New Technologies for the 21st Century
by Thomas P. Doherty, Futurist
[based on presentations and publications in 1988]
- New Technologies for the 21st Century
by Thomas P. Doherty, Futurist
These are exciting times. We are witnessing a major transformation in society, the likes of which have not been seen for over 400 years. Change in our society is inevitable, but the changes we are now experiencing are of a far greater magnitude than those our parents and grandparents experienced. When Gutenberg combined the elements of the printing press, metallurgy, new inks and movable type in 1457, he had invented an efficient system of mass production of books at 1/1000 the cost of a scribe. His new information technology of the day had a dramatic impact on that society.
Similarly, today and into the next century, the change in the way we deal with information is the most significant transformation seen since Gutenberg. The key technological change driving this information revolution is the dramatic lowering of the cost of computer power, which is cut in half every 18 months. As a result, everyone will have instant access to the world's common knowledge, practically cost-free information (words, numbers, calculations, video, etc.). Globally, everyone will be on an even playing field with everyone else.
This "cheap instant data" will have profound impacts in every facet of your personal and business lives. In exploring what might happen, I see these first order effects:
To these, I have added a few of many possible second, third and fourth order changes. It is noteworthy that any change is a double-edged sword ... there are always pros and cons!
Enhanced communications will give everyone instant access to the world's knowledge and the capability to instantly share any new knowledge globally. Rapid computations and instant data analysis will allow smart machines to make smart products in small lots with extremely high productivity. Virtual-reality simulations will lead to consumers interactively designing and demanding tailor-made products that could even cost less than mass produced products, because only those materials needed for a specific task will be required. Panasonic is already producing tailor-made bicycles this way. While the basic bicycle building blocks are mass produced, the final cutting and assembly are customized.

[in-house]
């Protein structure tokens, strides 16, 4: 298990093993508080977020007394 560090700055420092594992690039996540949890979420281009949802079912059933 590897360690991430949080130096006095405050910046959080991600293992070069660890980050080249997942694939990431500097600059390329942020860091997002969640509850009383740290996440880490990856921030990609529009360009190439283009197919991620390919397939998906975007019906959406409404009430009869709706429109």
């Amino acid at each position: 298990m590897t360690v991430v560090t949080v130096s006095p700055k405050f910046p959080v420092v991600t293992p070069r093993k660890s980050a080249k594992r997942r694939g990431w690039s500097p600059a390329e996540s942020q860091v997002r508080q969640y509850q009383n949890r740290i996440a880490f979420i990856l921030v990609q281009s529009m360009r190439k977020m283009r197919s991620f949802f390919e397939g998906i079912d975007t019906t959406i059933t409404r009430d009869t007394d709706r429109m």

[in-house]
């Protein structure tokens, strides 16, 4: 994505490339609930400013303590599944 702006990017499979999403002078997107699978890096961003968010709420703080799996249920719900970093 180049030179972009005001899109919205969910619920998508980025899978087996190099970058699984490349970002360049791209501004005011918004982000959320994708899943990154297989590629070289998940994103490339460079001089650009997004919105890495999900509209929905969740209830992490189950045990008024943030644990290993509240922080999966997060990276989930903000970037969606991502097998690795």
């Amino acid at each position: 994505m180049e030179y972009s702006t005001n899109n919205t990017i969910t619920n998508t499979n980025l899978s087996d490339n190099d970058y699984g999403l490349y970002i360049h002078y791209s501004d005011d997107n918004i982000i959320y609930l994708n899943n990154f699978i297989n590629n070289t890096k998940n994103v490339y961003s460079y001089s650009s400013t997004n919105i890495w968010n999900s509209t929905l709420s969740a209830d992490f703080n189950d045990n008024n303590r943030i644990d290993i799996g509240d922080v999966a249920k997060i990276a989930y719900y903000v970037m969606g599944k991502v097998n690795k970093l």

How long will all this change take? Quite a while. Any technological change that causes major social change takes at least a generation, because this kind of change requires a restructuring of human behavior. The first users need a reason to make a change. Usually that reason is not economical. The new product often costs more and few know how to use it. Many, however, will remain stuck in their old ways, and only their deaths or retirements will shift the balance to those who are more familiar with the new ways.
Technological change is relatively easy to forecast using accurate historical data and patterns of progress. Once change begins, most often it proceeds at a predictable orderly rate, sector by sector, slowly transforming a whole society and can be tracked using simple and powerful trend analysis techniques. With a few tricks of the trade you can recognize technological and social change as it occurs. The larger the institution, the more entrenched and the more resistant it is to change. Therefore, large institutions like governments, the Roman Catholic church and Fortune 500 multinational corporations are usually the last to change.
All our purchasing decisions are simply choices among 7 basic need categories (food,